And, for the dreaded infotainment system, which Edmunds can't possibly front about and praise (since it's sub-par and "infuriating"), any other car in the class would be relegated to the dreaded B or C rating. But, for this Honda, silly things like ergonomics and ease-of-use for the (nowadays) ever-important infotainment system suddenly aren't even considered demerits, and the Civic STILL gets a "resounding A rating." What? :-/

    For comparisons sake, the 2015 Nissan Sentra gets comments like: "Taller drivers will welcome the Nissan Sentra's unexpectedly spacious front seats. Rear-seat passengers aren't left out either. Indeed, the rear accommodations are so spacious that the Sentra practically feels like a midsize sedan from the backseat."

    "...everything in the cabin is solidly screwed together. Standout features include optional keyless entry/ignition that was once a luxury-car item, as well as smartphone app integration, which allows you to do Google searches via the car's 5.8-inch touchscreen interface in navigation-equipped models."

    "Luggage capacity is generous for the class. At 15.1 cubic feet, the Sentra's trunk volume is comparable to that of many midsize sedans."

    "The 2015 Nissan Sentra's 130-hp engine is pleasantly muted while accelerating moderately and cruising at freeway speeds. The Sentra's CVT is one of the better ones out there, offering little of the strangely elastic "rubber-banding" sensation some of these transmissions suffer from. ...depending on selected mode (D, L, O/D off, Eco, Sport) and throttle position, the transmission tailors its behavior accordingly. While it's hard to predict its varied responses, we're sure you'll find a mode that suits your expectations and needs."

    "The Sentra finds an agreeable middle ground in the ride quality department. It's not as harsh as some sportier alternatives, and for the most part, the ride is fairly smooth and sophisticated. Handling around turns is respectable, and the Sentra has responsive, reassuring steering. The brakes are also more than adequate and provide plenty of stopping power along with an intuitive pedal feel."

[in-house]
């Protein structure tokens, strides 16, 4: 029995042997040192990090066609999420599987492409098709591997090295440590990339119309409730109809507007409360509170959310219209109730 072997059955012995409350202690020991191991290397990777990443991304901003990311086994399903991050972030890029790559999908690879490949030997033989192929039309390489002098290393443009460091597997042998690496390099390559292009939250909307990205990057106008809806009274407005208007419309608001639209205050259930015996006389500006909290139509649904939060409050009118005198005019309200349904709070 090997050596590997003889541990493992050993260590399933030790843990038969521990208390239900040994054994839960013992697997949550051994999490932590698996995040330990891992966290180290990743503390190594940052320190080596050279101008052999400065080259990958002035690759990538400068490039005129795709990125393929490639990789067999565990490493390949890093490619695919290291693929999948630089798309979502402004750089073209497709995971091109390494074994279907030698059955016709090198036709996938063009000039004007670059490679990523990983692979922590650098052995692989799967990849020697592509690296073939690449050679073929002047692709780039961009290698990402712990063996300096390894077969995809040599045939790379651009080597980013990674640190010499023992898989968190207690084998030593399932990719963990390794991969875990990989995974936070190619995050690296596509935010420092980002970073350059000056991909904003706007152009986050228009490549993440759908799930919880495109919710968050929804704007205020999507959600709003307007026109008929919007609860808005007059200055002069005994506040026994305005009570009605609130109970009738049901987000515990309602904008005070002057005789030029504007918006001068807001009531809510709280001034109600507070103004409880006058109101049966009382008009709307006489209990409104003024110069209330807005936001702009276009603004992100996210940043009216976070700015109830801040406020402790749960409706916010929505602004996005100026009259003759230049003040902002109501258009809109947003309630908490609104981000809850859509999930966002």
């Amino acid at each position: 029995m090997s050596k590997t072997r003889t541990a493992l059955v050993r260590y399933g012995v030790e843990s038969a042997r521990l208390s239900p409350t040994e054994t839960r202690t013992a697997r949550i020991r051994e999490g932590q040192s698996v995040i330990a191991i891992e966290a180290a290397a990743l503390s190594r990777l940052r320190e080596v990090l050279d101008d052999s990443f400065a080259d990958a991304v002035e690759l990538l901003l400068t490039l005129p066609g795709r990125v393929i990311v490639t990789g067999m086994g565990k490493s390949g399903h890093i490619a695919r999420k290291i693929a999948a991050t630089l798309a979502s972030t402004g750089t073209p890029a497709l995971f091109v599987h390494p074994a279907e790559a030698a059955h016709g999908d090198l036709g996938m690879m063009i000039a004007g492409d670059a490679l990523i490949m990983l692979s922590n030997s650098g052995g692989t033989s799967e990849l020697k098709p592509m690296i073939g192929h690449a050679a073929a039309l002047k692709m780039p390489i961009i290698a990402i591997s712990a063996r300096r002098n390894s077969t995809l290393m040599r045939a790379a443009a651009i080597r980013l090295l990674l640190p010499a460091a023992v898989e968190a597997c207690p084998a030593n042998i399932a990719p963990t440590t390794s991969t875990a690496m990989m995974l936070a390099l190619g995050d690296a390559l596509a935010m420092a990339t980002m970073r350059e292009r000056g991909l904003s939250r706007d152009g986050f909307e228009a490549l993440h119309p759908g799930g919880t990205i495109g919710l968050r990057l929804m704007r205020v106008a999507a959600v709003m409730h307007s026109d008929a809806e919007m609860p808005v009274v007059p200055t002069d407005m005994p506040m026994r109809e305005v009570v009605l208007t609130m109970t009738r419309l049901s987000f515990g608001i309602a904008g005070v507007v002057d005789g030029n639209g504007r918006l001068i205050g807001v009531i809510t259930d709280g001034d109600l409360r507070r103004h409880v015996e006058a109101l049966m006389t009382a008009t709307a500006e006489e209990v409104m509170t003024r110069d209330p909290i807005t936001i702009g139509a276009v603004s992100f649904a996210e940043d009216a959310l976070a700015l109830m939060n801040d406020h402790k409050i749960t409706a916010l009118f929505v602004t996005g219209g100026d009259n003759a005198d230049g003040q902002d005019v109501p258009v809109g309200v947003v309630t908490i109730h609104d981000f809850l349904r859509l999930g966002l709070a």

However, even though the above is pretty much a glowing review, as far as the actual rating is concerned, we get: "With its near-midsize car accommodations for passengers and shockingly large trunk, the Sentra, which earns an Edmunds.com "B" rating, will appeal to many shoppers, especially those who are downsizing from a bigger, more luxurious car. Although Nissan's entry is one of the slower cars in this class, it has a premium look and feel that other small sedans lack."

    So, this new-and-improved Civic sports: 1) a sluggish CVT; 2) a growly engine; 3) a need for stickier tires and stiffer anti-roll bars and suspension modifications to be truly considered fun; 4) an infuriating-to-use infotainment system; and 5) a price tag of over $27K (!!!), yet still MAGICALLY (like the Fit's rear seat) manages to score a "resounding" A rating??? Meanwhile, the Sentra is: 1) Slow...that's it...and only manages a B rating? (This, despite the praise it receives in almost everything else, and the fact that you can get one FULLY loaded for a TMV price of $23K! - Seems price isn't considered a determining factor for an economy car, anymore.)

    The obvious Honda bias is sickening to me. :( It takes a truly sub-par product for them to be called out on it - like the previous generation Civic. But, even then, its only called out on it when the new and improved version comes out. If you read the review for the 2015 Civic - the one they're tearing apart to pieces in this review - it STILL got an A rating! What the?!?

    Venting session over.